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19 Comments

  1. Thank you, Wanda, for a great article. I also married a farmer in the early 80s and went through much the same as you, along with the feelings regarding the first few years of Farm Aid. Now, however, I am with you again on how I feel FarmAid has ‘strayed’ from the path! Along with so many, it now spreads the propaganda that only ‘small family farms’ can be FAMILY farms and the organizers need to get out and see there is more than one type of family farm. Thank you for bringing this to light – you’ve said it much better than I could!

  2. Great article!! I grew up on a farm, and am blessed that I can still work in agriculture even if I’m not involved with the farm now. I am constantly amazed by the depth of misinformation there is out there – and made worse by celebrities who don’t understand the science or economics of agriculture.
    I get frustrated too by this misconception of factory farms. Are they confusing farms that are incorporated or set up as LLC’s – to protect the families behind the farms – with factories?? That is about the only way I can rationalize this idea they have of these big “factory farms”. 🙁

  3. I have a sneaking suspicion that people outside of farming believe farms are quaint hayseed operations from the 40’s. They indicate this by using terms like ‘factory farming’ and ‘monoculture’ so we can spot them and laugh.

  4. I don’t think farmers can make it without celebrities with farm aid to “educate” them. That’s very condescending and arrogant. ?

  5. I think they’re fighting for the “little guy”. The farmer who has to compete against the gigantic operations who can afford to pay and receive the kind of prices that put the traditional family farm out of business, which results in another farm sold to the bigger operations whose only concern is profit.
    They stand for the family farm that would be in big trouble if one growing season were lost to unforeseen and unavoidable circumstances.
    The family farm that has been worked by the same family for generations. That “cute little 100 acres and 40 head” operation that means more than a paycheck.
    Just because a family owns one of the factory farms doesn’t make it a family farm.
    There are people out there who worry every single day if they’re going to go belly up, and then what?
    Kind of sad that you decided to use this as your forum for recognition.

    1. I honestly hear what you are saying. And we would fit into your view. We would be hurting big time if we lost a growing season. But we also use biotechnology as a tool to help us be more sustainable. According to Farm Aid, they are against biotechnology. They fight against my type of farm strictly because of that.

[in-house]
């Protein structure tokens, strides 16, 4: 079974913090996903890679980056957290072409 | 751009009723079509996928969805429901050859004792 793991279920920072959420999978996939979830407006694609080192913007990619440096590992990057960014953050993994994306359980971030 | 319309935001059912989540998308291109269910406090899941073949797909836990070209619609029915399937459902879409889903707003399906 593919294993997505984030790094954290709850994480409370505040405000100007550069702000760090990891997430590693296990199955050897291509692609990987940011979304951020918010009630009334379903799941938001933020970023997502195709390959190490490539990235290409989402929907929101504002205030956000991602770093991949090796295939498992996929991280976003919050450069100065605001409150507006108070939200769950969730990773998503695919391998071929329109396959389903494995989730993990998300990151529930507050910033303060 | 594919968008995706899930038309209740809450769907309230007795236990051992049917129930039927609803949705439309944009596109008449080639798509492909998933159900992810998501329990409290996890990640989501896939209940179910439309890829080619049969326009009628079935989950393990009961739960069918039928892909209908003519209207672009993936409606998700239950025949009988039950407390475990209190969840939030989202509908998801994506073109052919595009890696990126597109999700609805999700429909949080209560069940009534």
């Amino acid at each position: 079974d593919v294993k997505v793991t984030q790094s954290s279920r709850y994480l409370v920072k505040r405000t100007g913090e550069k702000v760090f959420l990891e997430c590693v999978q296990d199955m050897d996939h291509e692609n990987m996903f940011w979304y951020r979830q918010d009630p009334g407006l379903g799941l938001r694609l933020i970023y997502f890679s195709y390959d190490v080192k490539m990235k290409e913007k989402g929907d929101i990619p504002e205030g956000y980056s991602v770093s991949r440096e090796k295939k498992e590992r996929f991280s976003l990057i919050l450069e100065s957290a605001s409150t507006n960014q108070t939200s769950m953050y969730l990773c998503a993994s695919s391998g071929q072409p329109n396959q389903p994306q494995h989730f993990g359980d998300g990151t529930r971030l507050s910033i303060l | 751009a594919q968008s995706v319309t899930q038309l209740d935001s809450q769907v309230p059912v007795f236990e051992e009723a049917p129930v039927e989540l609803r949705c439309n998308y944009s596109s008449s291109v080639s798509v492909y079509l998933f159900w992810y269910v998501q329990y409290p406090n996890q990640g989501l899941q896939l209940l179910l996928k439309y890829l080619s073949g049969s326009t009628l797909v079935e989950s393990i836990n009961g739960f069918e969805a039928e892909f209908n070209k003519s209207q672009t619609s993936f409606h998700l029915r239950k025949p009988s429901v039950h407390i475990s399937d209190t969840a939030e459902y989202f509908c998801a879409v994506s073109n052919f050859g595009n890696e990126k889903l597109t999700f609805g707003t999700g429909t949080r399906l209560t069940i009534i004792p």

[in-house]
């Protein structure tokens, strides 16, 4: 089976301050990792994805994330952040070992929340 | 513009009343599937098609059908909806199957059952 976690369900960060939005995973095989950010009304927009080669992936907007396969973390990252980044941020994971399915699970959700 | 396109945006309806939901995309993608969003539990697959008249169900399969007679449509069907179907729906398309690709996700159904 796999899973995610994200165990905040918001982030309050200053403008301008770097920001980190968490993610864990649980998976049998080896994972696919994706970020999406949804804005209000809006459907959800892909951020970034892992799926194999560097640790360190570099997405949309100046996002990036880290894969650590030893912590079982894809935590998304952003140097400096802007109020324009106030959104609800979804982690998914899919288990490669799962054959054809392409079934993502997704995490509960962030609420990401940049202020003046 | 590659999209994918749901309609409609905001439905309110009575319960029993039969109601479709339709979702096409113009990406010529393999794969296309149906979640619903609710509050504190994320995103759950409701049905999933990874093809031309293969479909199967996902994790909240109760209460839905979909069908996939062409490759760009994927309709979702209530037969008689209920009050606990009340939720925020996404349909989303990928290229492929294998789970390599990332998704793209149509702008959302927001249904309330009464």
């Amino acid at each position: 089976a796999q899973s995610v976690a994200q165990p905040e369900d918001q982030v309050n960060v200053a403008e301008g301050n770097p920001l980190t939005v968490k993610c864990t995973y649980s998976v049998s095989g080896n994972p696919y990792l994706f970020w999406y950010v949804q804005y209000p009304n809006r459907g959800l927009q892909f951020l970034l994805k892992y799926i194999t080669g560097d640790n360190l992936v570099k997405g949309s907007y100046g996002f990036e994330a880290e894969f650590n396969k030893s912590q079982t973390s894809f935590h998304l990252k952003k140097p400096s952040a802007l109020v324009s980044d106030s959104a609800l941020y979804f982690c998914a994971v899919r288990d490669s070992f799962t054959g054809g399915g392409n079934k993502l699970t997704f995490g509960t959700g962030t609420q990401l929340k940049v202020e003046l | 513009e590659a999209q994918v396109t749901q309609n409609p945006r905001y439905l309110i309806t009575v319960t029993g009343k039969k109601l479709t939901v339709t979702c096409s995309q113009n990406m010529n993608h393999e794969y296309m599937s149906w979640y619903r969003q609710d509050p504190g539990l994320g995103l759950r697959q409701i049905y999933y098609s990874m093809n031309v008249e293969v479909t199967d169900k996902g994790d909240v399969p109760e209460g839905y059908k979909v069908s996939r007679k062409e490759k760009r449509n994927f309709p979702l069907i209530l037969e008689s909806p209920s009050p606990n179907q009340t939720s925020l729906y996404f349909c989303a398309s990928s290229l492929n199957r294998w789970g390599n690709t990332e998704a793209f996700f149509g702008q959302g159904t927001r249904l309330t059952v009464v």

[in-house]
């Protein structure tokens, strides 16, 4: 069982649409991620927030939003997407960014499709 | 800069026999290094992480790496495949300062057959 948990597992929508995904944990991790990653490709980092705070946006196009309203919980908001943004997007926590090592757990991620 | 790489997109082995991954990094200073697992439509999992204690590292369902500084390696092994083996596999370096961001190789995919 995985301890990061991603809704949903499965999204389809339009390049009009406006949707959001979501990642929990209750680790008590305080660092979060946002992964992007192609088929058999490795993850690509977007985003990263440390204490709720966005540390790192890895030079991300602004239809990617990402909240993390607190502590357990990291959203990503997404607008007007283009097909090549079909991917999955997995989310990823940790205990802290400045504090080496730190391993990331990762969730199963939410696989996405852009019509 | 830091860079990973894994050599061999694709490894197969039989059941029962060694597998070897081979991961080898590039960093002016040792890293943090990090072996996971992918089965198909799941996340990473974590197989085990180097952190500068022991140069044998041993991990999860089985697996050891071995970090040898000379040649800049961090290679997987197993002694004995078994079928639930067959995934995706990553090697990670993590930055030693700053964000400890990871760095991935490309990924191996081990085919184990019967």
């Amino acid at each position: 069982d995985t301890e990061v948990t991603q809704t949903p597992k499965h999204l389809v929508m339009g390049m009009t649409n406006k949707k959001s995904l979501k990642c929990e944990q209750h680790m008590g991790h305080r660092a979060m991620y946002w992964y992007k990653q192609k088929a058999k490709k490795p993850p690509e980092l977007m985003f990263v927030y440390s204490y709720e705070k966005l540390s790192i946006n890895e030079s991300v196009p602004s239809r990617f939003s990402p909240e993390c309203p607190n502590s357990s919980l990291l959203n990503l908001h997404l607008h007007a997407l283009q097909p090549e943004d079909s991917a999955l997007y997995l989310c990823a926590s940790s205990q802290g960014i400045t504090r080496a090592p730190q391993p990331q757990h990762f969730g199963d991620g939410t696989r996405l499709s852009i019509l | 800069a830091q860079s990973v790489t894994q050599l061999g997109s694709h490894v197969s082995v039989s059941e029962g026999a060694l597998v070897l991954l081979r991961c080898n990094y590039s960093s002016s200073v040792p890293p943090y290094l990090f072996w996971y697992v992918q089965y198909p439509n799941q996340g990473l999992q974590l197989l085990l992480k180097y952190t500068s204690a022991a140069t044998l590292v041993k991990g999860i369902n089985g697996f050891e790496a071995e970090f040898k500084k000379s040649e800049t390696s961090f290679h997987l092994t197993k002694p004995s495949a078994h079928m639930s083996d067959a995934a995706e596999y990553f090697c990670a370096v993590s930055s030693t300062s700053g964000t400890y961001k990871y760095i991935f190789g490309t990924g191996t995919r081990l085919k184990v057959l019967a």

6. There were 600,000 pig farmers in this country when Farm Aid started. There are 60,000 now. That is not progress. Europe chose a much farmer friendly path than the US.

    1. Greg G. Tell us the prices for pork in europe versus the U.S. There are efficiencies with scale. We have enough trouble producing foods affordable for the poor. Going back to small scale farms is not the answer.

      1. Bill, we had as large of a hog inventory in the US in 1979 as 2012. We’ve largely industrialized food in the US and number of people hungry and number of people food insecure domestically and globally hasn’t changed. Not exactly sure what your point is? Concentration and consolidation in agriculture with the Overproduction of food isn’t a cure for hunger.

        1. I note that you did not give current prices between Europe and the united states for food. With in the u.s. the price differential between conventional and organic/csa/artisan meat and produce can be substantial. Only a small percentage of the population can afford to pay the prices of the small producers. Then there is the environmental costs of the inefficiencies of the small scale producer. I prefer the most efficient production of food at the least amount of environmental damage over some romanticized vision of small farms.

          1. Let’s quit dancing around the issues. All but a handful of the niche brands in the US are the same multinationals as the commodity product. The company Wanda grows for is an excellent example. Every bit of their Jennio turkey in the store says Natural, raised without steroids and hormones. I don’t see their pork but I bet it’s the same??? And who is the largest niche lunch meat producer in the US? Hormel? Farmers are being played as cogs in the gears. I don’t understand why farmers would be proud that US consumers spend the lowest percentage of their income on food. Retailers and processors got huge and efficient in the US and maintained their margins. And for the record, I produce, process, and market about a million pounds of meat and poultry per year. Hardly 1800’s production practices. Not really “small” but that is a relative word.